The overwhelming expectation is that Cliff Lee will end up as a Yankee. They have the resources to pay him more than anyone else, the need for him in their rotation, and they expressed heavy interest in acquiring him in July, even going so far as to include Jesus Montero in their offer. It is no secret that they plan to offer him a lot of money to come to New York.
What if he doesn’t take it?
To me, the possibility of Lee declining the Yankees might be the most interesting question of the off-season, because there is no obvious Plan B. After Lee, the next best free agent starters are Jorge de la Rosa, Carl Pavano, and Andy Pettitte. Bringing back Pettitte just keeps the status quo rather than providing an upgrade, so he’s not a real alternative. There’s no way the Yankees go back to Pavano after the debacle that was his first stint in pinstripes. That leaves them with de la Rosa, who is something of a left-handed A.J. Burnett – not a great fit when they’re frustrated with the right-handed version they already own.
If Lee spurns the Yankees, their fallback plan is almost certainly not a free agent. It’s a terrible crop of starting pitching once you take him out of the picture. So, they’d almost certainly have to turn to the trade market to get the kind of impact pitcher they’re after. Are there actually decent alternatives to pursue in trade?
The big pitcher who will likely be available this winter is Zack Greinke. But he has a limited no-trade clause that lets him block deals to half of the clubs in MLB, and reports are that the Yankees are on the list of teams to which he would not accept a trade. He’s not a person who enjoys a lot of attention, and the spectacle of the New York media market may keep him from being an option. Perhaps all of that talk is overblown, but the working assumption has to be that Greinke is not an option for New York.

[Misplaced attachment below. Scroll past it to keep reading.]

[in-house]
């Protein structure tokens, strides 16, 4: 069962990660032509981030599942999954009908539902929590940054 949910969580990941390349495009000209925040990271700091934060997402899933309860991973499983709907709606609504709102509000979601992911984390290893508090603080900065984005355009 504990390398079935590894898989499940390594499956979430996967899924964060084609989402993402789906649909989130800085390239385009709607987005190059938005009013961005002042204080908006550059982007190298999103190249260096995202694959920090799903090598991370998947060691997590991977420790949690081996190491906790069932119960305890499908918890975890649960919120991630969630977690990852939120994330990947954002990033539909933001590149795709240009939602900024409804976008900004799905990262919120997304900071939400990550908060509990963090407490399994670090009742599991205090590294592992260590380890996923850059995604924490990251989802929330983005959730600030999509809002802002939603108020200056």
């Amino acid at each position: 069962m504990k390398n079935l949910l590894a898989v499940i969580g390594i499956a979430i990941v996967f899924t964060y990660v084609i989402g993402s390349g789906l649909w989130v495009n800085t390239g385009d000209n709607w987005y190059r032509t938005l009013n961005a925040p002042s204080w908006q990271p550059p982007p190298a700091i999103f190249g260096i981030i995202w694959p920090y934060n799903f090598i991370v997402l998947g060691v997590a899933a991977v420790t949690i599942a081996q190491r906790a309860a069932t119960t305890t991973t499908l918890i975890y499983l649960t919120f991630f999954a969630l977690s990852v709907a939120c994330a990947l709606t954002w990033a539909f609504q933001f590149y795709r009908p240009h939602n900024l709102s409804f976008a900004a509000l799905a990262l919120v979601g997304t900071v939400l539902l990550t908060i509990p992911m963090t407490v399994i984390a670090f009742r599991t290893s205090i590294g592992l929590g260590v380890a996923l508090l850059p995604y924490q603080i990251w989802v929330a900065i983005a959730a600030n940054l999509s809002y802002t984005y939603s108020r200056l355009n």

The next best pitcher who might be available in trade is… Matt Garza, maybe? But then there’s the issue of whether the Rays would want to trade Garza to their division rival. Seems unlikely at best.
You have to imagine the Yankees thought about this in July when they made their offer for Lee. They knew that their options dwindled quickly if he wasn’t wearing pinstripes next year, as the other available pitchers simply don’t match up to their prime target. If they don’t get Lee, this winter is going to be a challenge for Brian Cashman. That’s one of the reasons I expect that their offer will be significantly more than the 5 years, $105 million that the crowd estimated Lee would sign for yesterday.
For the Yankees, this winter is basically Cliff Lee or bust. Expect to see an offer that reflects that mentality.
Print This Post